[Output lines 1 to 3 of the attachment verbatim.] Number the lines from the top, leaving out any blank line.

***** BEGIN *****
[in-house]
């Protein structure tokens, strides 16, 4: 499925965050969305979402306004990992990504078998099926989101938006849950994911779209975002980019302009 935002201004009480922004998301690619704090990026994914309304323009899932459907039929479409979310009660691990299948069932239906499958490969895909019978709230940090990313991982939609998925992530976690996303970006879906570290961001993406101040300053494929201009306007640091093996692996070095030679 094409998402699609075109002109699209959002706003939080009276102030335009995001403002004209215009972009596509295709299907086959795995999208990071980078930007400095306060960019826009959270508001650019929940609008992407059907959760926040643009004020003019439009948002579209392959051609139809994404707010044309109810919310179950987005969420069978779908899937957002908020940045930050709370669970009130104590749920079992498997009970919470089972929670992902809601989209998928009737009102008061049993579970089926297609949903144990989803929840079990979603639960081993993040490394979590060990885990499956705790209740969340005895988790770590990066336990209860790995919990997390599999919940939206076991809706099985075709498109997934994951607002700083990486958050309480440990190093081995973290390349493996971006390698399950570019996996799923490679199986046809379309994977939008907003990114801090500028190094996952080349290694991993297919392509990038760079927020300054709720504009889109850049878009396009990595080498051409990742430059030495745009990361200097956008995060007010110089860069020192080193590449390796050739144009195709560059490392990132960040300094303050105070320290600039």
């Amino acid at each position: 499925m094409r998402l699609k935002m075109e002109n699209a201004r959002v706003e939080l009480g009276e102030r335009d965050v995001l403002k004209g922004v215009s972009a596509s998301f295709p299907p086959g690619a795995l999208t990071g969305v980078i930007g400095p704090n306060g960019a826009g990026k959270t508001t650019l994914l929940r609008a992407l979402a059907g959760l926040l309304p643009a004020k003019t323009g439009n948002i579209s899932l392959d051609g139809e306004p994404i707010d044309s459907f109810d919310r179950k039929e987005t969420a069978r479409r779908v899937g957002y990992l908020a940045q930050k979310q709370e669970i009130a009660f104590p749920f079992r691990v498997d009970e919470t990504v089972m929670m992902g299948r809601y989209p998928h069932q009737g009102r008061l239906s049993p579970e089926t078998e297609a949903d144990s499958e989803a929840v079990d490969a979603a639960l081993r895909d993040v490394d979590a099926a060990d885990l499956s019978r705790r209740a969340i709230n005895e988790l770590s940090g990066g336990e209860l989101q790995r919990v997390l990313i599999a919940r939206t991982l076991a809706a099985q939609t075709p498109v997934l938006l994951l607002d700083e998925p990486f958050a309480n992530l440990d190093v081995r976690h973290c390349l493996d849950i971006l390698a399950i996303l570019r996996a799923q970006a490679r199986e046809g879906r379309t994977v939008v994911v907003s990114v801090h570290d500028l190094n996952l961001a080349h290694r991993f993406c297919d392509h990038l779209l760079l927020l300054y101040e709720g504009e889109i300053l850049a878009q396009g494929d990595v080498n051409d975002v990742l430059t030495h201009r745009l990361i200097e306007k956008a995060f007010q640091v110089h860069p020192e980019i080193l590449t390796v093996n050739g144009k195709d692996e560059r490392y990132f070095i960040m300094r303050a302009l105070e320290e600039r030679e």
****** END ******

[in-house]
């Protein structure tokens, strides 16, 4: 499925965050969305979402306004990992990504078998099926989101938006849950994911779209975002980019302009 935002201004009480922004998301690619704090990026994914309304323009899932459907039929479409979310009660691990299948069932239906499958490969895909019978709230940090990313991982939609998925992530976690996303970006879906570290961001993406101040300053494929201009306007640091093996692996070095030679 094409998402699609075109002109699209959002706003939080009276102030335009995001403002004209215009972009596509295709299907086959795995999208990071980078930007400095306060960019826009959270508001650019929940609008992407059907959760926040643009004020003019439009948002579209392959051609139809994404707010044309109810919310179950987005969420069978779908899937957002908020940045930050709370669970009130104590749920079992498997009970919470089972929670992902809601989209998928009737009102008061049993579970089926297609949903144990989803929840079990979603639960081993993040490394979590060990885990499956705790209740969340005895988790770590990066336990209860790995919990997390599999919940939206076991809706099985075709498109997934994951607002700083990486958050309480440990190093081995973290390349493996971006390698399950570019996996799923490679199986046809379309994977939008907003990114801090500028190094996952080349290694991993297919392509990038760079927020300054709720504009889109850049878009396009990595080498051409990742430059030495745009990361200097956008995060007010110089860069020192080193590449390796050739144009195709560059490392990132960040300094303050105070320290600039």
């Amino acid at each position: 499925m094409r998402l699609k935002m075109e002109n699209a201004r959002v706003e939080l009480g009276e102030r335009d965050v995001l403002k004209g922004v215009s972009a596509s998301f295709p299907p086959g690619a795995l999208t990071g969305v980078i930007g400095p704090n306060g960019a826009g990026k959270t508001t650019l994914l929940r609008a992407l979402a059907g959760l926040l309304p643009a004020k003019t323009g439009n948002i579209s899932l392959d051609g139809e306004p994404i707010d044309s459907f109810d919310r179950k039929e987005t969420a069978r479409r779908v899937g957002y990992l908020a940045q930050k979310q709370e669970i009130a009660f104590p749920f079992r691990v498997d009970e919470t990504v089972m929670m992902g299948r809601y989209p998928h069932q009737g009102r008061l239906s049993p579970e089926t078998e297609a949903d144990s499958e989803a929840v079990d490969a979603a639960l081993r895909d993040v490394d979590a099926a060990d885990l499956s019978r705790r209740a969340i709230n005895e988790l770590s940090g990066g336990e209860l989101q790995r919990v997390l990313i599999a919940r939206t991982l076991a809706a099985q939609t075709p498109v997934l938006l994951l607002d700083e998925p990486f958050a309480n992530l440990d190093v081995r976690h973290c390349l493996d849950i971006l390698a399950i996303l570019r996996a799923q970006a490679r199986e046809g879906r379309t994977v939008v994911v907003s990114v801090h570290d500028l190094n996952l961001a080349h290694r991993f993406c297919d392509h990038l779209l760079l927020l300054y101040e709720g504009e889109i300053l850049a878009q396009g494929d990595v080498n051409d975002v990742l430059t030495h201009r745009l990361i200097e306007k956008a995060f007010q640091v110089h860069p020192e980019i080193l590449t390796v093996n050739g144009k195709d692996e560059r490392y990132f070095i960040m300094r303050a302009l105070e320290e600039r030679e």